Although advancements in technology have increased the speed of hard drives, they are still the main performance bottleneck in modern computing. RAM (Random-Access Memory) is a type of memory the computer uses to perform calculations and store data, files and programs it is actively working with. Because RAM is faster than a hard drive, this enables the computer to perform functions much faster than it could by working directly from the hard drive. There are two primary forms of RAM: Static RAM and Dynamic RAM.
To understand the advantages and disadvantages of Static RAM, it helps to understand the differences between Static RAM and Dynamic RAM. Dynamic RAM stores a bit of data in a single memory cell consisting of a transistor and capacitor. To store the information, the computer puts energy into the cell to charge the capacitor. Because this energy quickly leaks out, the computer must recharge the cells every few milliseconds to keep the data from being lost. In contrast, Static RAM uses a flip-flop design, utilising multiple transistors to eliminate the need to keep refreshing the charge.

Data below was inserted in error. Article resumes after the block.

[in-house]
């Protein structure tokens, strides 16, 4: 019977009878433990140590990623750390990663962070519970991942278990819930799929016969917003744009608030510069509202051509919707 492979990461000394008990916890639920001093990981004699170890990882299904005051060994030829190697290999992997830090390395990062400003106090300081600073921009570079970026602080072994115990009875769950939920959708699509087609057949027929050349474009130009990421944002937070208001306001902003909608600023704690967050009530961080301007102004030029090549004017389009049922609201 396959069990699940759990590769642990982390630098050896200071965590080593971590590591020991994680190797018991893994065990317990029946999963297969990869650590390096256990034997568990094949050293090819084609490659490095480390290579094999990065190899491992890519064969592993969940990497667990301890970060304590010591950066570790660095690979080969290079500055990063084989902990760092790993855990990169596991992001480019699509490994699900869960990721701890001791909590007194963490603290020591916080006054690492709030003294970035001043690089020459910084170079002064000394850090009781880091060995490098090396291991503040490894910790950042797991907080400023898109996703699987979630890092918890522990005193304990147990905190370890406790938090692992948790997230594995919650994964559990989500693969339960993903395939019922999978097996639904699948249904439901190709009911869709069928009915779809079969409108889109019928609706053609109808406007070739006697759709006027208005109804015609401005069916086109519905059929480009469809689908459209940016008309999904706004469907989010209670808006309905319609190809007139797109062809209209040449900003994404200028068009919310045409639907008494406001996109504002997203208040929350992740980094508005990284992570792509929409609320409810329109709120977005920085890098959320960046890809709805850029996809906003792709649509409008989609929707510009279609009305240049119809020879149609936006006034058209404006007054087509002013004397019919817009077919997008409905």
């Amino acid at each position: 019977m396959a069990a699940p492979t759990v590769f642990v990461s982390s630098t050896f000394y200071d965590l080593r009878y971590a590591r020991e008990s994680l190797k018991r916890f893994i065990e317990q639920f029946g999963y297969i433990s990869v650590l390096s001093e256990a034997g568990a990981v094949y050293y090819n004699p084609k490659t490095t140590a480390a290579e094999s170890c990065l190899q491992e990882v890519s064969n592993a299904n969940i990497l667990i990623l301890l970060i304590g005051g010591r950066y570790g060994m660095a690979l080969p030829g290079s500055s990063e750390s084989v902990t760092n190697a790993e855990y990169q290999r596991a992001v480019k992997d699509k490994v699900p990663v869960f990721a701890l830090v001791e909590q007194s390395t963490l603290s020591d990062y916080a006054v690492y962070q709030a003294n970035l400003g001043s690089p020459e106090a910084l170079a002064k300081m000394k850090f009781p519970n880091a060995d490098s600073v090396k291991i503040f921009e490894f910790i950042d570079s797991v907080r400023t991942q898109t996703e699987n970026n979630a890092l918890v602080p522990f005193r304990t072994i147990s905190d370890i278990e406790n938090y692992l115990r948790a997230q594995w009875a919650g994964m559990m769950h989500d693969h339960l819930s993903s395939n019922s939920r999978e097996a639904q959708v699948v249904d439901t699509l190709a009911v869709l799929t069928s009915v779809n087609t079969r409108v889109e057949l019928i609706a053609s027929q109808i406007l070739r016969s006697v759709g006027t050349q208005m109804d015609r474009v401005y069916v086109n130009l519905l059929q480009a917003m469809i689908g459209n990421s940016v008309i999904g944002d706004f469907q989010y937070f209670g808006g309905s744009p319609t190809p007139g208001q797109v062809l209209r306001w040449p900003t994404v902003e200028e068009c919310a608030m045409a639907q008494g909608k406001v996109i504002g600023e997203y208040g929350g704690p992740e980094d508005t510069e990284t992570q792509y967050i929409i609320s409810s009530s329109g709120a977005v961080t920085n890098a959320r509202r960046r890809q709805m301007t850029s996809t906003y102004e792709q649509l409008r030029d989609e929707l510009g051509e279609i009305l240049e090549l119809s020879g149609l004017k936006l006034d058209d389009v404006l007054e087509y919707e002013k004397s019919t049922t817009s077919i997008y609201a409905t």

Because Static RAM does not need to have its charge refreshed every few milliseconds, it uses less power than Dynamic RAM. This efficiency also results in Static RAM operating much faster than Dynamic RAM.
Although Static RAM is faster and more efficient, the very factors that contribute to its advantages also result in significant disadvantages. Because the Static RAM uses multiple transistors to implement its flip-flop design, it has a smaller memory per chip ratio. As a result, comparable quantities of static memory take up more space than Dynamic RAM. Static RAM also costs more, due to the extra electronic components required.
The speed and efficiency of Static RAM make it ideal for CPU cache, used to quickly perform calculations. The cost and space limitations of Static RAM are offset by the relatively small quantities of cache used in modern computers.